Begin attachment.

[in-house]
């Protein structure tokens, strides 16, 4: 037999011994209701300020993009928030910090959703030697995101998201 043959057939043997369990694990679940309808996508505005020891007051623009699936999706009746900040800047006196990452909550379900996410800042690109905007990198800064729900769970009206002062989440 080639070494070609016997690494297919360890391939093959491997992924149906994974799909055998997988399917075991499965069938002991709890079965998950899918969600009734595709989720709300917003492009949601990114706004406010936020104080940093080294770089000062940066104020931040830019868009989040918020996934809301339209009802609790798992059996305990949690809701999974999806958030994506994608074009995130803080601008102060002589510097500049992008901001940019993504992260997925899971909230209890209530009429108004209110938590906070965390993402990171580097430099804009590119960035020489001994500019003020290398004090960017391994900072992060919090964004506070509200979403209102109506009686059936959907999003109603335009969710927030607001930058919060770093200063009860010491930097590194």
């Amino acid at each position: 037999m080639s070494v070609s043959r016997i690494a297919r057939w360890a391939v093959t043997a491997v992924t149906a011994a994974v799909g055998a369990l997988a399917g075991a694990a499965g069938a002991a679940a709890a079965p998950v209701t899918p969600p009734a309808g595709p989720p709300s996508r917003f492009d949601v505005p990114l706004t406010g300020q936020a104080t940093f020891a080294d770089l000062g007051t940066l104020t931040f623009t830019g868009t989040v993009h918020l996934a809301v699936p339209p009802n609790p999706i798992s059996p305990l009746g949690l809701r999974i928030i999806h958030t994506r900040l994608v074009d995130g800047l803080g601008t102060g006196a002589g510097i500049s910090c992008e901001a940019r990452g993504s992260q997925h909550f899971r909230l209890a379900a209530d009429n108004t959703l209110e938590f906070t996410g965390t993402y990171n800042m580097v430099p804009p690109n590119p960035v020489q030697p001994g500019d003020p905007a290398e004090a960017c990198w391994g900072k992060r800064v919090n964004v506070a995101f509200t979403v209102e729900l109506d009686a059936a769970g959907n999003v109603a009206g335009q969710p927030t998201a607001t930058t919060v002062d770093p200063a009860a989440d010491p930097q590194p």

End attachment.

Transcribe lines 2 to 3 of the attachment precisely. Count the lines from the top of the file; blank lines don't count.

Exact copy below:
């Protein structure tokens, strides 16, 4: 037999011994209701300020993009928030910090959703030697995101998201 043959057939043997369990694990679940309808996508505005020891007051623009699936999706009746900040800047006196990452909550379900996410800042690109905007990198800064729900769970009206002062989440 080639070494070609016997690494297919360890391939093959491997992924149906994974799909055998997988399917075991499965069938002991709890079965998950899918969600009734595709989720709300917003492009949601990114706004406010936020104080940093080294770089000062940066104020931040830019868009989040918020996934809301339209009802609790798992059996305990949690809701999974999806958030994506994608074009995130803080601008102060002589510097500049992008901001940019993504992260997925899971909230209890209530009429108004209110938590906070965390993402990171580097430099804009590119960035020489001994500019003020290398004090960017391994900072992060919090964004506070509200979403209102109506009686059936959907999003109603335009969710927030607001930058919060770093200063009860010491930097590194």
């Amino acid at each position: 037999m080639s070494v070609s043959r016997i690494a297919r057939w360890a391939v093959t043997a491997v992924t149906a011994a994974v799909g055998a369990l997988a399917g075991a694990a499965g069938a002991a679940a709890a079965p998950v209701t899918p969600p009734a309808g595709p989720p709300s996508r917003f492009d949601v505005p990114l706004t406010g300020q936020a104080t940093f020891a080294d770089l000062g007051t940066l104020t931040f623009t830019g868009t989040v993009h918020l996934a809301v699936p339209p009802n609790p999706i798992s059996p305990l009746g949690l809701r999974i928030i999806h958030t994506r900040l994608v074009d995130g800047l803080g601008t102060g006196a002589g510097i500049s910090c992008e901001a940019r990452g993504s992260q997925h909550f899971r909230l209890a379900a209530d009429n108004t959703l209110e938590f906070t996410g965390t993402y990171n800042m580097v430099p804009p690109n590119p960035v020489q030697p001994g500019d003020p905007a290398e004090a960017c990198w391994g900072k992060r800064v919090n964004v506070a995101f509200t979403v209102e729900l109506d009686a059936a769970g959907n999003v109603a009206g335009q969710p927030t998201a607001t930058t919060v002062d770093p200063a009860a989440d010491p930097q590194p």